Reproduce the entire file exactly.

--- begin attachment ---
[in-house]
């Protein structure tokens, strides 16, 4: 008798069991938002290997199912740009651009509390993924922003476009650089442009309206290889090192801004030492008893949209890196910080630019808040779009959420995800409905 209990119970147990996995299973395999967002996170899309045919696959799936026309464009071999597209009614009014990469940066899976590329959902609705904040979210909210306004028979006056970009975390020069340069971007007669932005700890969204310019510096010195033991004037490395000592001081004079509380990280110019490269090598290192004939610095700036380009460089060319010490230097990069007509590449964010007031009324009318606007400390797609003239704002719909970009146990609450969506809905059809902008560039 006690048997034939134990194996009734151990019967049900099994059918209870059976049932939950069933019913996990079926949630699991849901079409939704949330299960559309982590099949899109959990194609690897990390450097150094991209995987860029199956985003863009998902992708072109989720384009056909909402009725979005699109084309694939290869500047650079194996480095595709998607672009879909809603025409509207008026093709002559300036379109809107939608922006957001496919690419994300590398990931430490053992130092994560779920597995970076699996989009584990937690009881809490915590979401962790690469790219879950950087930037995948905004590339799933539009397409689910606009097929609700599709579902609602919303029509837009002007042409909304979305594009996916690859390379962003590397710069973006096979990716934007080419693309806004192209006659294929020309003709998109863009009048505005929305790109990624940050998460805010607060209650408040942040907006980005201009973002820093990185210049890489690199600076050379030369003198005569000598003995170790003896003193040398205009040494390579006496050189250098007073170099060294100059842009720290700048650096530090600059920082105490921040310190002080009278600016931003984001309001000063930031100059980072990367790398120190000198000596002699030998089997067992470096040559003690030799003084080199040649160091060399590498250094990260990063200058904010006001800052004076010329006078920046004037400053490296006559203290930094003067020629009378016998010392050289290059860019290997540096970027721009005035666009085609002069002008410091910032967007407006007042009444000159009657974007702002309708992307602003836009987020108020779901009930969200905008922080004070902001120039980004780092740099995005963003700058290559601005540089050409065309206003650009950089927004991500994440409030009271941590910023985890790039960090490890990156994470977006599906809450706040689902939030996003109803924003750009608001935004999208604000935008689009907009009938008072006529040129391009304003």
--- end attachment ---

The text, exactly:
[in-house]
């Protein structure tokens, strides 16, 4: 008798069991938002290997199912740009651009509390993924922003476009650089442009309206290889090192801004030492008893949209890196910080630019808040779009959420995800409905 209990119970147990996995299973395999967002996170899309045919696959799936026309464009071999597209009614009014990469940066899976590329959902609705904040979210909210306004028979006056970009975390020069340069971007007669932005700890969204310019510096010195033991004037490395000592001081004079509380990280110019490269090598290192004939610095700036380009460089060319010490230097990069007509590449964010007031009324009318606007400390797609003239704002719909970009146990609450969506809905059809902008560039 006690048997034939134990194996009734151990019967049900099994059918209870059976049932939950069933019913996990079926949630699991849901079409939704949330299960559309982590099949899109959990194609690897990390450097150094991209995987860029199956985003863009998902992708072109989720384009056909909402009725979005699109084309694939290869500047650079194996480095595709998607672009879909809603025409509207008026093709002559300036379109809107939608922006957001496919690419994300590398990931430490053992130092994560779920597995970076699996989009584990937690009881809490915590979401962790690469790219879950950087930037995948905004590339799933539009397409689910606009097929609700599709579902609602919303029509837009002007042409909304979305594009996916690859390379962003590397710069973006096979990716934007080419693309806004192209006659294929020309003709998109863009009048505005929305790109990624940050998460805010607060209650408040942040907006980005201009973002820093990185210049890489690199600076050379030369003198005569000598003995170790003896003193040398205009040494390579006496050189250098007073170099060294100059842009720290700048650096530090600059920082105490921040310190002080009278600016931003984001309001000063930031100059980072990367790398120190000198000596002699030998089997067992470096040559003690030799003084080199040649160091060399590498250094990260990063200058904010006001800052004076010329006078920046004037400053490296006559203290930094003067020629009378016998010392050289290059860019290997540096970027721009005035666009085609002069002008410091910032967007407006007042009444000159009657974007702002309708992307602003836009987020108020779901009930969200905008922080004070902001120039980004780092740099995005963003700058290559601005540089050409065309206003650009950089927004991500994440409030009271941590910023985890790039960090490890990156994470977006599906809450706040689902939030996003109803924003750009608001935004999208604000935008689009907009009938008072006529040129391009304003």